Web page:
While my crew was making a third rescue from a window, the assistant chief of the first-due fire company advised me that an invalid was trapped in a second-floor apartment. I accounted for my crew and we entered the rear stairway.

At the second-floor landing we located the first-in engine crew. They had pulled a 13/4-inch handline to the landing and were attacking the fire in the second floor hallway. I observed heavy smoke conditions from the third floor above us and moderate fire conditions in the second-floor hallway. I advised these two firefighters of our orders and had both crews enter the hallway. One of the firefighters from my crew (a ladder company) took over as the nozzleman. The two others each partnered with an engine company firefighter. The pairs began primary searches on either side of the hallway as I pulled more hose into the hall and the nozzleman moved forward. After the first two apartments were searched, all of us moved down the hall to the next set of apartments.

While crews were searching in these apartments, I saw the ceiling behind us collapse into the hallway and onto the hoseline. I made an attempt to call the incident commander to notify him of our position and of the collapse, but he did not immediately reply. As crews came out of the second set of apartments, I attempted to call again, but there was no answer. After reviewing the audiotape several other units and chiefs are heard discussing exposure problems, electric problems, notification for fire marshals and the Red Cross - all while my crew is searching for reported people trapped on the same channel.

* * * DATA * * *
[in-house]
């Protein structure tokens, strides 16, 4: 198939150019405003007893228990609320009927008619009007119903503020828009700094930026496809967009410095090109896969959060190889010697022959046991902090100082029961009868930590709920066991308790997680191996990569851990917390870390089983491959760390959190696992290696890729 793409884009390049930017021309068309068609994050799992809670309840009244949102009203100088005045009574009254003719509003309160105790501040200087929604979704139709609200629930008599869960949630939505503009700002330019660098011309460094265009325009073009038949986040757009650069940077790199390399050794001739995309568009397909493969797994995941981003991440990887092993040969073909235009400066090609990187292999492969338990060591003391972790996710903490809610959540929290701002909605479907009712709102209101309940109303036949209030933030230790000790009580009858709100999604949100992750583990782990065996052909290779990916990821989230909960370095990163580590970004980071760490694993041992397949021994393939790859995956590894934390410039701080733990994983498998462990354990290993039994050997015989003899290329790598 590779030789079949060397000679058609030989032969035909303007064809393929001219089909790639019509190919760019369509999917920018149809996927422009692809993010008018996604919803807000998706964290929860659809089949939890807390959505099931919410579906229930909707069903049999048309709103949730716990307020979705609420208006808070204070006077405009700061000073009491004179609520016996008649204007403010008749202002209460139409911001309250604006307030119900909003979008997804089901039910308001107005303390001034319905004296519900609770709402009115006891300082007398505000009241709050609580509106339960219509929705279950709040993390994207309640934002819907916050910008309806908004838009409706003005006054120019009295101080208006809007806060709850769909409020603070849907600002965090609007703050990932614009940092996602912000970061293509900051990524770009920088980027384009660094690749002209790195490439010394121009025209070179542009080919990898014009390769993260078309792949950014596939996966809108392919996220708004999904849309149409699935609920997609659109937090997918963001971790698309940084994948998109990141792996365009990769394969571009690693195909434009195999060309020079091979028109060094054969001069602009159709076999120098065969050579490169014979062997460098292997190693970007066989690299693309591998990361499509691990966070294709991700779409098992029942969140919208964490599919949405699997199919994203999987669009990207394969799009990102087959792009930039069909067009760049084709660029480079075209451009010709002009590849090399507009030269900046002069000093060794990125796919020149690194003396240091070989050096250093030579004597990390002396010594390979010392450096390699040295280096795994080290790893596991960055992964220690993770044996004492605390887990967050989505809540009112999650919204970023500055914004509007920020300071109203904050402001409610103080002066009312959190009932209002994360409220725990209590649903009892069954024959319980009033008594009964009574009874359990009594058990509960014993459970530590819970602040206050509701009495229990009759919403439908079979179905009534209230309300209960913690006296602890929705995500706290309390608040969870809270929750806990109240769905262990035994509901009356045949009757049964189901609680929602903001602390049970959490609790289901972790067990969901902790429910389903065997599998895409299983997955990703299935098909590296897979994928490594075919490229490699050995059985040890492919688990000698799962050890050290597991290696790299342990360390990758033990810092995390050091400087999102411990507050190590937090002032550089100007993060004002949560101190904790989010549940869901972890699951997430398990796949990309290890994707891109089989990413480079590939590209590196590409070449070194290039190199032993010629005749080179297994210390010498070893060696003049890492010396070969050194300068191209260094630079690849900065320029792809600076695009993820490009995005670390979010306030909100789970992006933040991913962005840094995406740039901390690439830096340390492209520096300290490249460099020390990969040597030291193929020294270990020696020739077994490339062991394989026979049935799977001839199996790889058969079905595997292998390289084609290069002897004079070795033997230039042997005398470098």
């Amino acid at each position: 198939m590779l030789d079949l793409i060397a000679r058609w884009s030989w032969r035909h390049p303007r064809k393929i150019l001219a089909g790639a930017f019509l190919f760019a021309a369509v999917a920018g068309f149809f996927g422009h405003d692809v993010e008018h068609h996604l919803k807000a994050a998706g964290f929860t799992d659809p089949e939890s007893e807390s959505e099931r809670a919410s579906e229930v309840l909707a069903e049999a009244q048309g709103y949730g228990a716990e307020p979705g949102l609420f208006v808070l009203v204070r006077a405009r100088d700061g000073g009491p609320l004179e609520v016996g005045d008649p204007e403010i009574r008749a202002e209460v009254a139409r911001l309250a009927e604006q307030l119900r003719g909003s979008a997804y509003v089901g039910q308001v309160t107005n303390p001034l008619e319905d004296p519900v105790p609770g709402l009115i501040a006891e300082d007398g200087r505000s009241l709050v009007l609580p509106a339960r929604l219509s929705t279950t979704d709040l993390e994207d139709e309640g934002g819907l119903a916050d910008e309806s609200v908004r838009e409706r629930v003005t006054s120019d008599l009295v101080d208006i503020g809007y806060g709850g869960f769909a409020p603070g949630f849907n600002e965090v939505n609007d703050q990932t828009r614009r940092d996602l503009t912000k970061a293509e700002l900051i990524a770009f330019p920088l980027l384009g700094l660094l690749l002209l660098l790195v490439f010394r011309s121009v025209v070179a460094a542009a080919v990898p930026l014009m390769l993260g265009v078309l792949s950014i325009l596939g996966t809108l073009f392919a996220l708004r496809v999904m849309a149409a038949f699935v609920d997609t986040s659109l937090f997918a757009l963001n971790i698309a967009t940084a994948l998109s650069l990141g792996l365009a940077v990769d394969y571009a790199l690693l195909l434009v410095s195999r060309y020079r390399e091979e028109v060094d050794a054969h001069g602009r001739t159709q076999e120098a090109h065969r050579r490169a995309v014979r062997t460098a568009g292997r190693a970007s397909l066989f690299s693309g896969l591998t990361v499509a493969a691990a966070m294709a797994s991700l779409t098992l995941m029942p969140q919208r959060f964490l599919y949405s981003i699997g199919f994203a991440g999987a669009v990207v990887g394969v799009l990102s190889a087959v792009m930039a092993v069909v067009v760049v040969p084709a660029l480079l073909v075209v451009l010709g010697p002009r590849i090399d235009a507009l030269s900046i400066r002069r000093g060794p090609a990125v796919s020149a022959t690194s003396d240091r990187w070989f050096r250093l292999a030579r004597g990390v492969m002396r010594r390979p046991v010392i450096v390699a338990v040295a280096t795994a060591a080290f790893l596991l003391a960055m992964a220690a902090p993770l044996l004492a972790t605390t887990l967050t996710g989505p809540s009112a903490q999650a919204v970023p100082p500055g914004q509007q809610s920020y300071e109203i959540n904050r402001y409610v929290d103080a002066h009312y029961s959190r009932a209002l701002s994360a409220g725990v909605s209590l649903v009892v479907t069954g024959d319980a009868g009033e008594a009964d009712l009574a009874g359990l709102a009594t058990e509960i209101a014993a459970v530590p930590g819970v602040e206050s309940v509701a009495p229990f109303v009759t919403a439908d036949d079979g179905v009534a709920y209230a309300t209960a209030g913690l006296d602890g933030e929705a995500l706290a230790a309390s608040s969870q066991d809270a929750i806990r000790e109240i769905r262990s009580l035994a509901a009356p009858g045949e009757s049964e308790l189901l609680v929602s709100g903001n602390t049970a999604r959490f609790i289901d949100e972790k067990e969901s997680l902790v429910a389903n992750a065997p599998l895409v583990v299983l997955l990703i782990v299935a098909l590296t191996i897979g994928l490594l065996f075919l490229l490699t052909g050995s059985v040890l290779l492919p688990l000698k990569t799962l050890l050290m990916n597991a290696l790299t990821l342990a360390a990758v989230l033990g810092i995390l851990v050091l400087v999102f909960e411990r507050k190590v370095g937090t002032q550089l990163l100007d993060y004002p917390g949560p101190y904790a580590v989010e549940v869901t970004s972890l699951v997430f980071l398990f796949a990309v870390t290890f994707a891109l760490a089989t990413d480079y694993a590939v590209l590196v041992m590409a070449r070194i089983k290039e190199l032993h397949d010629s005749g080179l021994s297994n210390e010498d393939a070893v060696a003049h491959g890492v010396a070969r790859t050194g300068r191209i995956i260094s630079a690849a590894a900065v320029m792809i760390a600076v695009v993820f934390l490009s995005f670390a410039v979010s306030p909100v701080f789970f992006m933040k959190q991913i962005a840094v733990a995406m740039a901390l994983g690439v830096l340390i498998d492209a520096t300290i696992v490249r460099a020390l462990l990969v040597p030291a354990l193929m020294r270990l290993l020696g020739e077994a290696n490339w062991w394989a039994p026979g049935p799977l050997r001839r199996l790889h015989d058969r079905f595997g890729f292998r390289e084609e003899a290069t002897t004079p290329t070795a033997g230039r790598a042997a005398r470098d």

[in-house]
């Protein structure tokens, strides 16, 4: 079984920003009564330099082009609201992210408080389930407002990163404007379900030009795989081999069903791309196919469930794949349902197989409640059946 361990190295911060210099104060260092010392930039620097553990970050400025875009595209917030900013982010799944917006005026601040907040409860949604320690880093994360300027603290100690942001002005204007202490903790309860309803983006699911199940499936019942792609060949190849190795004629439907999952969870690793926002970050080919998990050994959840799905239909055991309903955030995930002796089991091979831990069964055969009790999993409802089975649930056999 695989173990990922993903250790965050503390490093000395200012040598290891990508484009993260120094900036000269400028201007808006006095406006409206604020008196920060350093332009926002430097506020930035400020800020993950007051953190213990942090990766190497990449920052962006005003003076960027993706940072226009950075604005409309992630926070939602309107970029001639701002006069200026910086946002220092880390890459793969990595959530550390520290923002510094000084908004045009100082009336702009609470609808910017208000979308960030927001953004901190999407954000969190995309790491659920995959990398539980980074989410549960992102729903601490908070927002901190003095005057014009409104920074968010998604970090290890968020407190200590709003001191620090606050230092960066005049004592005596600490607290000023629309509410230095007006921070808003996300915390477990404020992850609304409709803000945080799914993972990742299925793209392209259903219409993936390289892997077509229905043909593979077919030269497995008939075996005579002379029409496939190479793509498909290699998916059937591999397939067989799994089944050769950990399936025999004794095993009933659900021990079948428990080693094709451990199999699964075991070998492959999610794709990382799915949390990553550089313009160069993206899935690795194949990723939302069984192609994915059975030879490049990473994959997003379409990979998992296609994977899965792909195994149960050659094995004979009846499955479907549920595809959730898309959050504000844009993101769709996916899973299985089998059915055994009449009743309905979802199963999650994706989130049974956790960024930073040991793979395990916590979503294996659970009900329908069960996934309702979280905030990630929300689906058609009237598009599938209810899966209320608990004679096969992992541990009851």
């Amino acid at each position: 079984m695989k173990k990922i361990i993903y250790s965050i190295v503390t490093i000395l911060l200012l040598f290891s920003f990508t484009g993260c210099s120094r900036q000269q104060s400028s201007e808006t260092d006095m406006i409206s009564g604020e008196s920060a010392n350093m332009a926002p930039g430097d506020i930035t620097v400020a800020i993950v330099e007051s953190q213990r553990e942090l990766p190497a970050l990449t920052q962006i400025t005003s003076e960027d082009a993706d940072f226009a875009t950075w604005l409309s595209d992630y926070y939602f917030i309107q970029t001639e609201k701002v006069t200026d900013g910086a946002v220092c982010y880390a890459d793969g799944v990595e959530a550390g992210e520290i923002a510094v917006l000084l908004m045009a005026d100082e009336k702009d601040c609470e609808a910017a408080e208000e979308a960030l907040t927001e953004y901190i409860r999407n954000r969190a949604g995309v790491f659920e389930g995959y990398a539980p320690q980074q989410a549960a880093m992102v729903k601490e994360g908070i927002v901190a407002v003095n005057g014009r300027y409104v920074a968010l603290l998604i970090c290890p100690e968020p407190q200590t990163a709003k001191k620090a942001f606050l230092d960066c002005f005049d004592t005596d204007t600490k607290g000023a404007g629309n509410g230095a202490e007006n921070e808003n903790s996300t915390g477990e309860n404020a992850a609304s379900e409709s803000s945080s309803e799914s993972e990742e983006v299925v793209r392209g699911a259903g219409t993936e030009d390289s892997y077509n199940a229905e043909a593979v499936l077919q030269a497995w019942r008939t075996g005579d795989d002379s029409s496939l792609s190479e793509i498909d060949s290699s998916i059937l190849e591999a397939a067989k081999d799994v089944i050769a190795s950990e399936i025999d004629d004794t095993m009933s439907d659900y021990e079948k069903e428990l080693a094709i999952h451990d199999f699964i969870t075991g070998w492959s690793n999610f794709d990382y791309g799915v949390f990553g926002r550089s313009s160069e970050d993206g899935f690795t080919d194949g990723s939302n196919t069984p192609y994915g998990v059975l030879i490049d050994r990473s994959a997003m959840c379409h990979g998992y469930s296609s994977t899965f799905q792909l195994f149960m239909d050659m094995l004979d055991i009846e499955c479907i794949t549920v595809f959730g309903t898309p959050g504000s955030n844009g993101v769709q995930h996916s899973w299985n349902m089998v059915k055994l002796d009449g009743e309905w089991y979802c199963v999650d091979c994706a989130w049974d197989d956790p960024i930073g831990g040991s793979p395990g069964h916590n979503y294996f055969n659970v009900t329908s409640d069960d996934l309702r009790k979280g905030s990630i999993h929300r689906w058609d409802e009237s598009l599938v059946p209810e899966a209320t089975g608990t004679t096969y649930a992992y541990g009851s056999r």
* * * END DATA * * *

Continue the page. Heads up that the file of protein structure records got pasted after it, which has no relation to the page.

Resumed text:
Assuming that the chiefs could not hear me, I removed my face-mounted SCBA regulator from my facemask and attempted to call again. On the audiotape these calls are heard, but not answered. While making this call, I fell into the floor. My legs were dangling into the first floor - I was kept from falling through because my air pack was wedged between the floor joists. It was later reported to me that the first-floor hallway was involved in fire. I quickly scrambled to locate my loose regulator. Once I had the regulator back in place, I yelled for everyone to bail out of the building.

As the crews returned from searching the last set of apartments, they too fell into the floor. I could feel that firefighters were next to me in the floor. I heard a crash and the firefighter to my left slumped over onto me. Another firefighter later reported that a piece of wood had fallen and struck this firefighter on the head. I called again for the incident commander, this time screaming into the radio.